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Computer Performance Down 80% Since New Addition

Last response: in Memory
July 8, 2010 9:44:59 PM

Hi, Well I have a
Phenom II 945 Quad
500gb HD
4gb DDR3 1600 Ram
Asus Mobo

I had a very crappy 680w psu and it fryed or the connectors went bad within 2 weeks of the purchase so i bought a better but 100w less psu.

Since the addition my FPS in wow Went from 100-150 On High Settings In Normal Areas and 40-60 In High Populated areas
to 30-50 on LOW settings in normal areas and 10-25 in High Populated areas on LOW settings. Now if there are any tests I could run what can I do?
a b } Memory
July 8, 2010 10:00:46 PM

The first thing that comes to mind seems kind of obvious, but let's compare the two PSU. Repost the make/model of old and current.

As far as testing, download MemTest86+ 4.1 ( Download the .iso (bootable disc image) and then burn the image to cd. Restart computer, get into BIOS and set boot from cd/dvd as primary. Hit F10 to save and exit BIOS. After that, just let MemTest86+ do its thing. Note that the memory test will automatically stop if any errors are found, and if errors are found, then chances are your RAM could be bad.
July 8, 2010 10:22:18 PM

Ok well actually...Before I even had psu problems, my ram was bluescreening and game crashing, it hasnt now but could of made the ram just like give out? and I had a

Echo Star Gold Edition PCI-E Connector 680w
I now have a Orion HP585D
Related resources
a b } Memory
July 8, 2010 11:47:13 PM

Sounds like you have a RAM problem, too. Try doing the MemTest86+. Also, just so you know, the wattage isn't as important as the 12v rails.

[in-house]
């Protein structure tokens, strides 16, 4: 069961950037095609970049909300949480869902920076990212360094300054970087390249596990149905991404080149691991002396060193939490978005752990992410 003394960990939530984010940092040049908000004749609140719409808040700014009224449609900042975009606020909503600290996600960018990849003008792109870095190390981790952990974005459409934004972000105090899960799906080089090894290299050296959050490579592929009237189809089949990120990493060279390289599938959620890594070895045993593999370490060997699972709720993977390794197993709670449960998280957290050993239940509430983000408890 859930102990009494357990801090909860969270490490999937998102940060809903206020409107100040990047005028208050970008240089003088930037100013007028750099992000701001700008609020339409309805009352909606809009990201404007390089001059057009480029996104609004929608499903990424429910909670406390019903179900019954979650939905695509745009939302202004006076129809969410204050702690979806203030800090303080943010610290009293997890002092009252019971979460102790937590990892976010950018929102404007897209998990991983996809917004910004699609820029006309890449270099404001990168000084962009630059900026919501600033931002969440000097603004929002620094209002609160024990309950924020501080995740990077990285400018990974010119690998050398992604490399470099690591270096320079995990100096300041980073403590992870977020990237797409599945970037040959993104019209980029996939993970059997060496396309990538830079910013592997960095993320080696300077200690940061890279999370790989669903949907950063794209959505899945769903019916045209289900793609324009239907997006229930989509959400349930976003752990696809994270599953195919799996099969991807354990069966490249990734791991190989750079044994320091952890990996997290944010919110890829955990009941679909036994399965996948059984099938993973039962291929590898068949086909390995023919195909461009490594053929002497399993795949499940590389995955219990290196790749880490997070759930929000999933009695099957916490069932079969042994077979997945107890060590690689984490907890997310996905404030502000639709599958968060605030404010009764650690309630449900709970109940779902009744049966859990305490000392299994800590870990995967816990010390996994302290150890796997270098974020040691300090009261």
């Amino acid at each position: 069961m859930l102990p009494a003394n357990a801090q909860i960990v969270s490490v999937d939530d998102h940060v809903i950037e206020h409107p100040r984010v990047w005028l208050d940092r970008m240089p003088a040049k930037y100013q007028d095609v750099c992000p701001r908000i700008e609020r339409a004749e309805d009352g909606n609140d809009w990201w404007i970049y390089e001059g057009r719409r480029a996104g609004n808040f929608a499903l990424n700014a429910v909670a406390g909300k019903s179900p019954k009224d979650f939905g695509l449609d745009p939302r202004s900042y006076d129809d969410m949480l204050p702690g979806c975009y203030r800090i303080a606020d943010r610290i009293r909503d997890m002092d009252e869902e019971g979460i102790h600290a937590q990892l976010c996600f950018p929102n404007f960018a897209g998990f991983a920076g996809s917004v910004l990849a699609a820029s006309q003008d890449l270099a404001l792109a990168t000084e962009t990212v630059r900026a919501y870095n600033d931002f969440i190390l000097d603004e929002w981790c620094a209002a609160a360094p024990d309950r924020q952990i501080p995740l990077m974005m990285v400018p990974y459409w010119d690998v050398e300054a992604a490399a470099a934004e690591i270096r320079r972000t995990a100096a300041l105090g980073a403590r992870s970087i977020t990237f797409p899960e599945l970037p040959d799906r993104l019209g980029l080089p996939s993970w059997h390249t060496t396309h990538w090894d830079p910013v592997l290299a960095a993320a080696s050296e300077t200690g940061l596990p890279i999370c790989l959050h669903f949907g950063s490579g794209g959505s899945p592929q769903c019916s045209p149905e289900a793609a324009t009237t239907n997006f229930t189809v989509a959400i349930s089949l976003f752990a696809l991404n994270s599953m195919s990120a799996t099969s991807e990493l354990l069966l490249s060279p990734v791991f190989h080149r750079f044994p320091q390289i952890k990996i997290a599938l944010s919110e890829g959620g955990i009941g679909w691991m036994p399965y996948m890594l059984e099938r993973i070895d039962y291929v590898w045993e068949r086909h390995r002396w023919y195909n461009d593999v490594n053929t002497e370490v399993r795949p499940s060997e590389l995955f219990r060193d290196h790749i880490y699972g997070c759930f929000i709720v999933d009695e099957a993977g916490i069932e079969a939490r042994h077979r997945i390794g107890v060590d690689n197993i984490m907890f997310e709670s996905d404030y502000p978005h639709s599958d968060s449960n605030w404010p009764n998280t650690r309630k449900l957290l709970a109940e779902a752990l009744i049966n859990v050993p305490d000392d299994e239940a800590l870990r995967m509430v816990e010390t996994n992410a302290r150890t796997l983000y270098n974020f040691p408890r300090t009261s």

To make it simple...

PSU's are typically manufactured with rail balancing, meaning the load gets spread out across the +12v rails. Take for example your HP585D PSU, it has two (2) +12v rails:

+12V1@19A, +12V2@20A

This kind of output is very low for today's game standards.

Even your old PSU, the Echo Star 680W was very low output; only one (1) +12v rail, but the output was higher:

+12V @ 26A

RAM aside, your PSU is lacking if you need a 6-pin PCI-e connector. The 6-pin connectors typically need dedicated power to the GPU, which you did not have with your old PSU. I suspect that your PSU was overloaded/over burdened.

As for your current PSU, I suspect that since the +12v rails are low, your GPU isn't getting enough power, thus it's not performing as nicely as it once did.

If I were you, I'd strongly consider picking up a better PSU. Possilby one of these brands:

Cooler Master

What you should look for in a PSU:

80 Plus Certified
26A (or higher) output per +12v Rail
3-5 +12v rails

This one from Antec is pretty good.

July 9, 2010 12:31:23 AM

Ok Thank you so Much, also My Processors are all running at 90C Idle and 100C when in game. Is that bad or?
a b } Memory
July 9, 2010 1:34:28 AM

yes. very bad. Remove your heat sink, reapply the thermal paste (Artic Silver 5 is recommended), and reseat the heatsink. Make sure it is properly secure.

July 9, 2010 1:39:36 AM

What are the problems that may have caused this(could it have been when the psu fried?) and what can happen to my other parts?
a b } Memory
July 9, 2010 6:25:21 AM

High CPU temps are generally caused by insufficient cooling. Insufficient cooling can be caused by a number of things, but typically either:

1. Heatsink isn't on properly;
2. Too much or too little thermal paste;
3. Heatsink fan isn't spinning; or
4. thermal paste got on to the CPU pins during application

The best and easiest thing to do is to remove the heatsink from the CPU; pull out the CPU and then inspect it; reseat the CPU; reapply thermal paste; reinstall heatsink.